21. Can’t wait for a more indepth review of these lenses. I’ve been going back and forth on the Voigtlander 25mm for a few weeks now. Would be very interested to hear more of your thoughts on how it performs and if it’s really worth the price tag.

    • DOF has nothing to do with micky mouse or sensor size. It is a lens characteristic. If you wish to use a COC argument then it’s not relevant here as everyones screen has is different as far as viewing size is concerned.

  22. I have been thinking about the CV 17 f/.95…even purchased it this morning. Does it render similarly to the 25 or does it have a little more pop to it? I would think the ASPH elements in the 17 would give it a little edge over the 25.

  23. I agree that Voigtlander’s build quality is superb, but the bokeh seems very harsh to me and that’s been mentioned in reviews too. It gets to the point of taking my eyes off the subject immediately because of how distracting it is. And with apertures like 0.95, creamy bokeh is my most important feature. So these lenses for me are irrelevant. I feel that the SLR magics are much more of a hoot, but don’t count on them keeping value or appreciating like Leicas over the years. Thanks for your review Steve.

    • Pics 1, 2, and 3: Harsh bokeh?? I don`t get it. It`s all in the eye of the beholder, I guess..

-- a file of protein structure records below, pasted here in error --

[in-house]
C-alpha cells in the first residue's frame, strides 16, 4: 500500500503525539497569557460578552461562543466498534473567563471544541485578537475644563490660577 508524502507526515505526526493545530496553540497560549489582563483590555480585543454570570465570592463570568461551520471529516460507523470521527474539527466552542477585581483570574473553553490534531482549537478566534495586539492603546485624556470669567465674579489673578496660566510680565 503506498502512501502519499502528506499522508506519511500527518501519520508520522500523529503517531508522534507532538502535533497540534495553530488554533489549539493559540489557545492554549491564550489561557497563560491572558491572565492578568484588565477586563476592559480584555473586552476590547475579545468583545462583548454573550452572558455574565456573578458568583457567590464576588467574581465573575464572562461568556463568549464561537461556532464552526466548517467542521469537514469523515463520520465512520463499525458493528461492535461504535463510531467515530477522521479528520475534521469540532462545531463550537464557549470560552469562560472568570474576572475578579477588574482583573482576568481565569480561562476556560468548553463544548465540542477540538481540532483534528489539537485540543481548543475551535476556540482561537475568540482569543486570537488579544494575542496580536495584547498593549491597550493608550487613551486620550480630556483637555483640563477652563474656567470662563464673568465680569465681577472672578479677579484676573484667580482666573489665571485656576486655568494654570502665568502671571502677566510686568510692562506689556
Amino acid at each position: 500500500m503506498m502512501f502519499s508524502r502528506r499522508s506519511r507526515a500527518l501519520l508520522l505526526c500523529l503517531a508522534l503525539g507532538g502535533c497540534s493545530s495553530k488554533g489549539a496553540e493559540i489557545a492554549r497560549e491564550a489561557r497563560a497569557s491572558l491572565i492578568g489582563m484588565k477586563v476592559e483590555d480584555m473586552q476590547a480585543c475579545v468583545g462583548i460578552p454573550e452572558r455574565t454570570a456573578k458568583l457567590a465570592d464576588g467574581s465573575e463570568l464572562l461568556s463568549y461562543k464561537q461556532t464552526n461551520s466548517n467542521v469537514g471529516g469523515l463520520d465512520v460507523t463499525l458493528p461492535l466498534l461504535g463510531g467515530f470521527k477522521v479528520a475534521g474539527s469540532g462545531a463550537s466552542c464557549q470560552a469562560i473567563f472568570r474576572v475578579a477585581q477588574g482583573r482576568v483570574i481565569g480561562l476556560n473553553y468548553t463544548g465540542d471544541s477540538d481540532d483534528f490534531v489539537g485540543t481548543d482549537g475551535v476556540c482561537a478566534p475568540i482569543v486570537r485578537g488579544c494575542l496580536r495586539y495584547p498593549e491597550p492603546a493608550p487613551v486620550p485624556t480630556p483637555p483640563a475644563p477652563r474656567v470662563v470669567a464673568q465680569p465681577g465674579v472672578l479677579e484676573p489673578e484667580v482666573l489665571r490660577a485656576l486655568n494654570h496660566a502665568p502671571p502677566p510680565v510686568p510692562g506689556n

24. What about manually focusing in low-light? When I magnify with my e-p3, it gets too grainy for me to tell…

      • I guess it could be the EVF-2… Either way, it looks like it’s time to upgrade!

        • The OM-D EVF is reportedly the same as the VF-2 (+ enhancements). But considering that the OMD has much better high-ISO performance, that could be the reason for the viewfinder being non-grainy vs the E-P3. Also, the EVF can only see what the sensor does, so if you’re trying to shoot the kit lens, for instance, with manual focus, at night, it’s just not bright enough to get enough light through to the sensor to focus manually with accuracy.

          You can also try turning on “live view boost” to see if it helps.

  25. Steve ,.. Is it true the 17 mm has better bokeh but also stronger CA’s than the 25mm,..?

    Thx steve

  26. Steve, thanks for your test.

    And when will you post the full review of E5? I am looking forward to it.